Consider an infinite integer lattice, or an infinite hexagonal lattice with unit length edges. Provided a set of $k$ possible vertex colors, is there a known largest possible minimum spacing that can be achieved between vertices of the same color? What about for threedimensional integer lattice?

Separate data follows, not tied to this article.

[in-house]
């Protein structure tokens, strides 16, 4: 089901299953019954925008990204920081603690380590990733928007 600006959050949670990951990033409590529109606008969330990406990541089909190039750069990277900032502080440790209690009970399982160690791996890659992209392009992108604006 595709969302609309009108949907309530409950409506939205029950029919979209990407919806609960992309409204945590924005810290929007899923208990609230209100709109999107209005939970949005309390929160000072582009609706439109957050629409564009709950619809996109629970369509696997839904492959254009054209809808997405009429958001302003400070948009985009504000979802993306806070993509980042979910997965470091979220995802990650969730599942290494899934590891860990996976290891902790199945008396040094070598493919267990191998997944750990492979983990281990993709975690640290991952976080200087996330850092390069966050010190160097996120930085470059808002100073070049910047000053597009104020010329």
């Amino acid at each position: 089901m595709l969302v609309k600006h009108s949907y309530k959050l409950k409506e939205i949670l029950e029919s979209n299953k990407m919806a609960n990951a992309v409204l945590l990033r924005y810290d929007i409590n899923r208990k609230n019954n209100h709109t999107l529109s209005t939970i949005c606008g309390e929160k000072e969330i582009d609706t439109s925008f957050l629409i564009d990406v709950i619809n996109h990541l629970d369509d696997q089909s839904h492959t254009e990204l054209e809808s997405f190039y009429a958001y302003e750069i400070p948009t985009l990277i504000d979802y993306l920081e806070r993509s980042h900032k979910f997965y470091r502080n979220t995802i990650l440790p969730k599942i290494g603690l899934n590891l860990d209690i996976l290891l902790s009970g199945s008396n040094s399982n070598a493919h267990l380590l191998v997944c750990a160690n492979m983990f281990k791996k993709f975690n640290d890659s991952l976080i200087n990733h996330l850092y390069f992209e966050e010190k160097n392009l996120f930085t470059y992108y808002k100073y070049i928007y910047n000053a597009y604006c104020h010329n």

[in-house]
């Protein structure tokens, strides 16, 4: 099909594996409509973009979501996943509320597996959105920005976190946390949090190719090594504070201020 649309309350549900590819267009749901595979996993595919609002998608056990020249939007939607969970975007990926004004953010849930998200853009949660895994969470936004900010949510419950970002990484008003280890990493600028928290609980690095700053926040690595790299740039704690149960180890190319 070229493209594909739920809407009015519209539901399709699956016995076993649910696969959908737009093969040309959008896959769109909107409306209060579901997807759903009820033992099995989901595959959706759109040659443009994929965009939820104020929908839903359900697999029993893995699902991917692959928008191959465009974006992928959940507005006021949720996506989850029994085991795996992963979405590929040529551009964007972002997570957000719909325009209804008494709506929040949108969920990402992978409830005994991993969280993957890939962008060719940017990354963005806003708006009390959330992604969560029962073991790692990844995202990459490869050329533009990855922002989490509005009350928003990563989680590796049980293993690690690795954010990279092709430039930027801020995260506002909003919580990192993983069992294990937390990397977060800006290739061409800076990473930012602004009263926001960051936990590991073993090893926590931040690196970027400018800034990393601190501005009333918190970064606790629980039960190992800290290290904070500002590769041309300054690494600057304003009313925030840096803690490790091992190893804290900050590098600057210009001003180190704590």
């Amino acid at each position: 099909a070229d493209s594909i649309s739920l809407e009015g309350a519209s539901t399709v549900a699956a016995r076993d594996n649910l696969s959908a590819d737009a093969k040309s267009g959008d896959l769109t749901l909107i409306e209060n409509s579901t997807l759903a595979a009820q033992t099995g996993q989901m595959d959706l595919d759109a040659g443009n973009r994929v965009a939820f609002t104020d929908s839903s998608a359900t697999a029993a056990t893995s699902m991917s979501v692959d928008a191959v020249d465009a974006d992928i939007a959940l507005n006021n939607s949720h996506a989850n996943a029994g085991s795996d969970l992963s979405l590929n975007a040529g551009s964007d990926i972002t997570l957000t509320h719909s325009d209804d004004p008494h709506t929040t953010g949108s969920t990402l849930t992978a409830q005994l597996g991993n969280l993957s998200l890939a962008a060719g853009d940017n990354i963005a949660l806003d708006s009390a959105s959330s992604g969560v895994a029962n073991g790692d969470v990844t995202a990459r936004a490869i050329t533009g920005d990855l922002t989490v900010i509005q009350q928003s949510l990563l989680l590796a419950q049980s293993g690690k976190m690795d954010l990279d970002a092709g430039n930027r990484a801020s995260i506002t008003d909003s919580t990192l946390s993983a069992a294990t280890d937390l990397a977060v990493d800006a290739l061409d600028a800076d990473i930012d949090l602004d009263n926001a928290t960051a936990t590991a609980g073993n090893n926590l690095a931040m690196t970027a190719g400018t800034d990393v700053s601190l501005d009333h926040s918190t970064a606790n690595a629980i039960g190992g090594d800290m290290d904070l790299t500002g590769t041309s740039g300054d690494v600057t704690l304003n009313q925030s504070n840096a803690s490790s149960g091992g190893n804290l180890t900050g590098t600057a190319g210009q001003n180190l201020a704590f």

Turning this question around, you can instead ask how many colours you need to ensure that no two points at distance at most $d$ receive the same colour. That is, add edges to your graph between all pairs of vertices at distance at most $d$: what is the chromatic number of this new graph? If we join points at distance exactly $d$ instead of at most $d$, then this question has received quite a lot of attention. It is a famous open problem to determine the chromatic number of the plane, the chromatic number of $\mathbb R^2$ with edges between points at Euclidean distance 1. There are easy constructions to show that $4 \leq \chi(\mathbb R^2) \leq 7$, but nothing better is known. The construction for the lower bound generalises to give $\chi(\mathbb R^n) \geq n+2$ for every $n$. The first exponential lower bound was proved by Frankl and Wilson. A set system can be embedded as a collection of 01 vectors, so that distances correspond to intersection sizes. Frankl and Wilson spotted that they could apply a result of theirs on forbidden intersection sizes to show that independent sets in their collection of vectors could not be too large, which was enough to prove that $\chi(\mathbb R^n) \geq (1.05+o(1))^n$.